How Far Will They Go?

It’s often been observed that one reason why voter fraud is widespread is that it is hardly ever prosecuted. Jim Hoft, who has a site called Gateway Pundit, wrote to alert us to what could be a very important story, involving a Democratic office-holder in East St. Louis, Illinois, who allegedly tried to quash a voter fraud investigation by having a witness murdered:

Kelvin Ellis, a top administrator at East St. Louis City Hall, was indicted yesterday for plotting to kill a witness in the year long East St. Louis, Illinois federal vote fraud investigation.
Ellis, 55, who once served a prison term after abusing a city post, is now the director of regulatory affairs, which puts him in charge of housing inspections. He also is a precinct committeeman with close ties to the community’s Democratic Party leaders.
The indictments accuse Ellis of trying to have an unidentified witness killed. Court documents say he is a target of an ongoing vote fraud inquiry. He also is accused in a separate indictment of income tax evasion.
The investigation became public last year when more than a dozen subpoenas were delivered to city Democratic Party leaders after the November election.
According to one of Ellis’ indictments, the investigation began at least a month earlier. A female witness told agents on Oct. 5 that Ellis, “had committed election fraud and other potential criminal offenses.” Ellis learned the same day of the substance of what she had said, the indictment states.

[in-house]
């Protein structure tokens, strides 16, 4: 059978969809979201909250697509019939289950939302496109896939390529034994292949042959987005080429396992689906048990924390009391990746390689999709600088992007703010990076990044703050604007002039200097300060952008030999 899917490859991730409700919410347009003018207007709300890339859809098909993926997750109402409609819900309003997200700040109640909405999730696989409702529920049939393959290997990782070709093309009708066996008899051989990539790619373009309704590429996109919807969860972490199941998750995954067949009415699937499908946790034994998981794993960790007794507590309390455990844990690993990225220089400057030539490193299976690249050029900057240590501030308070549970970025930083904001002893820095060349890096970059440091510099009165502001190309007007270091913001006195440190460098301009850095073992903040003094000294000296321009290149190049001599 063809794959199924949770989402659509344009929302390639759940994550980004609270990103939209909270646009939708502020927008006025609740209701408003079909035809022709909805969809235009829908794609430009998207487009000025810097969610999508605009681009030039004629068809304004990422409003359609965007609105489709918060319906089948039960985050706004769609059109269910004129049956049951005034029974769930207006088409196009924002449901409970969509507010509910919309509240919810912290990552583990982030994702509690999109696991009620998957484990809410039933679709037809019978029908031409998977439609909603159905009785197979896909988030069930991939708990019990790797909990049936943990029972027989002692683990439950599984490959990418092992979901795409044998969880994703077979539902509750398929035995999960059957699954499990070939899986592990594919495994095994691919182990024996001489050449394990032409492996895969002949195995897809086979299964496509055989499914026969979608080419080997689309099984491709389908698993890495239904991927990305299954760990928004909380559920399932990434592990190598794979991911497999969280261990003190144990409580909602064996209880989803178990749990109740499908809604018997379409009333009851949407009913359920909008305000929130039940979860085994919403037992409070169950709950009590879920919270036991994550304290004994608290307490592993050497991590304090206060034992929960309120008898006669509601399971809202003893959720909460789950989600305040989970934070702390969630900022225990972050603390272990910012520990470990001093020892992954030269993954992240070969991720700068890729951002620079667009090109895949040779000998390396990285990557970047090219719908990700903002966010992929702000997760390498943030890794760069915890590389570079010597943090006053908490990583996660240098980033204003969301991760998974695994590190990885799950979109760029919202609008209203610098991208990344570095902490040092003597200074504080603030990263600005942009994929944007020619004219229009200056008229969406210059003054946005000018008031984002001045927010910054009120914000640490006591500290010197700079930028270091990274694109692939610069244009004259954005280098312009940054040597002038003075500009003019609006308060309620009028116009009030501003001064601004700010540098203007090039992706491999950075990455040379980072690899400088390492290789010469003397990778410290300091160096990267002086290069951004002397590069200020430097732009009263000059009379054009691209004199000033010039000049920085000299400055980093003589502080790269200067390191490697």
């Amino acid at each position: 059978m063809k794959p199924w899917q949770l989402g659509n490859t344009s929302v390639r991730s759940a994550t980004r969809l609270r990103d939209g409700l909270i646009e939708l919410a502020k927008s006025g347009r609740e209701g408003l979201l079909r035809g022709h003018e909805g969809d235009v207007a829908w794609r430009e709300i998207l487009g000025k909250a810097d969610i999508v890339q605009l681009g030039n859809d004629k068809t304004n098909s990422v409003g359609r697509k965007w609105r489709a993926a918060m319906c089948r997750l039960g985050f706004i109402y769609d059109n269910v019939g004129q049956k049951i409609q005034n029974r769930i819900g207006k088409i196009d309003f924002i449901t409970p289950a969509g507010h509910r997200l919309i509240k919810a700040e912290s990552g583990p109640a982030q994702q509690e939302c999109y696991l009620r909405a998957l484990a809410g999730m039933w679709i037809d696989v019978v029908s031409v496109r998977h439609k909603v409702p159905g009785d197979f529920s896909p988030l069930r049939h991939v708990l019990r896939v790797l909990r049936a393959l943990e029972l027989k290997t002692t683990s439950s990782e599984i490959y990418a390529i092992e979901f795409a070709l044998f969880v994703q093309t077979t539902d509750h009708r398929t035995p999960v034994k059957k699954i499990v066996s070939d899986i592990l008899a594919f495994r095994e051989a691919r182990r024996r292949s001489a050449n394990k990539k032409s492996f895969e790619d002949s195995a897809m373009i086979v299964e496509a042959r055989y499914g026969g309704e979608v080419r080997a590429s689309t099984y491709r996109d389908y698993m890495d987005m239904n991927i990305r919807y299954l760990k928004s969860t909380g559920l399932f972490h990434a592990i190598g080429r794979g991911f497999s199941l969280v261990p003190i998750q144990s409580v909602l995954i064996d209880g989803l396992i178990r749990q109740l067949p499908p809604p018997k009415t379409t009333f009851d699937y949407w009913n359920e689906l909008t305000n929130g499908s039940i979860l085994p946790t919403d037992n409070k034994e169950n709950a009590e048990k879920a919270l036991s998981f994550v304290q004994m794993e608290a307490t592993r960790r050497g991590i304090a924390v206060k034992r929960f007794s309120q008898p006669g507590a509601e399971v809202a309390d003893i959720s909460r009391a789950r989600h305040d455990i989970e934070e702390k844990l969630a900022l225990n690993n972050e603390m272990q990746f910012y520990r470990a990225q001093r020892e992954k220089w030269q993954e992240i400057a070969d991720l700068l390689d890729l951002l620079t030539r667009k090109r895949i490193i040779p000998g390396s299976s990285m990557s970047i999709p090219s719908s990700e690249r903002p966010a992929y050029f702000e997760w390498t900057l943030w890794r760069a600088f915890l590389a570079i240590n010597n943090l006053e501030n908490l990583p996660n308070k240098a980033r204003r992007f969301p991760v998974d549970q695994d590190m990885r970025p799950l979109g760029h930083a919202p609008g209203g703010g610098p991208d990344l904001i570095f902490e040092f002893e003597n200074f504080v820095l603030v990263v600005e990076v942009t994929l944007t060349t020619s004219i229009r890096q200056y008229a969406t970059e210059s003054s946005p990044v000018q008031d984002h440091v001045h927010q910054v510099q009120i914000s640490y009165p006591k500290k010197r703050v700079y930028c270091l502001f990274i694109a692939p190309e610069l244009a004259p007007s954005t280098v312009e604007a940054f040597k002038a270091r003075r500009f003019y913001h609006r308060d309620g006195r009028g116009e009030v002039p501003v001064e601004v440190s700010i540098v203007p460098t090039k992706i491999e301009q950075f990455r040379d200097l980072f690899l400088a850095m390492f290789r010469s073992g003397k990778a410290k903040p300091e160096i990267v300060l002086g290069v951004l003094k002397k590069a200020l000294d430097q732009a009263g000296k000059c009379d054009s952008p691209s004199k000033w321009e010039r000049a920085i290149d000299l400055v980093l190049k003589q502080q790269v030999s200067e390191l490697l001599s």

In the following days, Ellis spoke repeatedly with an unidentified person, first discussing plans to discredit the witness, perhaps through a bogus drug sting, court documents say. The indictment includes excerpts of what appear to be recordings of these conversations between Ellis and the other person.
“I want her credibility destroyed,” Ellis is reported to have said. She is “trying to destroy us. No telling what she’s saying.”
As the weeks passed, the conversations turned more sinister, with Ellis saying on Nov. 19, “I want her … taken out, however we have to do it.”

Ellis was convicted in 1990 of extortion.


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